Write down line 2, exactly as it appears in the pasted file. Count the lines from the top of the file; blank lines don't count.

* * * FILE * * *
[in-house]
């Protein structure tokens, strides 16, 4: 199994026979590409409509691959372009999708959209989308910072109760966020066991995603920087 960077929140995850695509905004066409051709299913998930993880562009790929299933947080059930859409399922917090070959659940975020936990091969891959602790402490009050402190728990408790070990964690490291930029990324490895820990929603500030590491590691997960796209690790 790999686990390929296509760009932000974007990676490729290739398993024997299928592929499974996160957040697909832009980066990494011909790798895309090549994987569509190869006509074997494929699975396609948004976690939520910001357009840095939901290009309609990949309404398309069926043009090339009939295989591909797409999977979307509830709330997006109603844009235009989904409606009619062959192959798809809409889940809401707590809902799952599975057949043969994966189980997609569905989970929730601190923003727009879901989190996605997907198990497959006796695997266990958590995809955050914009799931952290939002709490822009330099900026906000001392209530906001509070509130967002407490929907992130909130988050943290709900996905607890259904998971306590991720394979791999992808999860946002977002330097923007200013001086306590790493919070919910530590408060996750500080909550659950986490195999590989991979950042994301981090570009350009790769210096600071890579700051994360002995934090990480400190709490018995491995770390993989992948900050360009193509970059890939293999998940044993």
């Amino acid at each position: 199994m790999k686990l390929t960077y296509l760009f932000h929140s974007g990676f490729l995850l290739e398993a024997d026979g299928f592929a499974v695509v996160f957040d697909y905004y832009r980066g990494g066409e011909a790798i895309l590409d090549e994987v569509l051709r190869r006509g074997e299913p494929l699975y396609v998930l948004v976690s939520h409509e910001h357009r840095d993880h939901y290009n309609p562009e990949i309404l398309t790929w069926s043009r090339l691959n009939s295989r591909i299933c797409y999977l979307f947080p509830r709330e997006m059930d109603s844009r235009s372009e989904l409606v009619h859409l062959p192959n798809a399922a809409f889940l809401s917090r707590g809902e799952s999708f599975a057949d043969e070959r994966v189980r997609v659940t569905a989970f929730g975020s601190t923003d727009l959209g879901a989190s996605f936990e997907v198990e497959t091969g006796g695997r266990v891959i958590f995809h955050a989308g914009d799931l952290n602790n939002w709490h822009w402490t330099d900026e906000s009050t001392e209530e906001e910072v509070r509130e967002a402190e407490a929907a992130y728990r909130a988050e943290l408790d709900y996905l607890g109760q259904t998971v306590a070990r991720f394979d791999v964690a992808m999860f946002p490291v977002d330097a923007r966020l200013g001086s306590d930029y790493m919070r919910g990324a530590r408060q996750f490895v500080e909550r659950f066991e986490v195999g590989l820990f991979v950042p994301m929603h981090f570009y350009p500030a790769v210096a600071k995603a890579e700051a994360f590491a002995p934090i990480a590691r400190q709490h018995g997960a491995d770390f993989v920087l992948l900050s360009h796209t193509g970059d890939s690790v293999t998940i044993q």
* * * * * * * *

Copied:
């Protein structure tokens, strides 16, 4: 199994026979590409409509691959372009999708959209989308910072109760966020066991995603920087 960077929140995850695509905004066409051709299913998930993880562009790929299933947080059930859409399922917090070959659940975020936990091969891959602790402490009050402190728990408790070990964690490291930029990324490895820990929603500030590491590691997960796209690790 790999686990390929296509760009932000974007990676490729290739398993024997299928592929499974996160957040697909832009980066990494011909790798895309090549994987569509190869006509074997494929699975396609948004976690939520910001357009840095939901290009309609990949309404398309069926043009090339009939295989591909797409999977979307509830709330997006109603844009235009989904409606009619062959192959798809809409889940809401707590809902799952599975057949043969994966189980997609569905989970929730601190923003727009879901989190996605997907198990497959006796695997266990958590995809955050914009799931952290939002709490822009330099900026906000001392209530906001509070509130967002407490929907992130909130988050943290709900996905607890259904998971306590991720394979791999992808999860946002977002330097923007200013001086306590790493919070919910530590408060996750500080909550659950986490195999590989991979950042994301981090570009350009790769210096600071890579700051994360002995934090990480400190709490018995491995770390993989992948900050360009193509970059890939293999998940044993």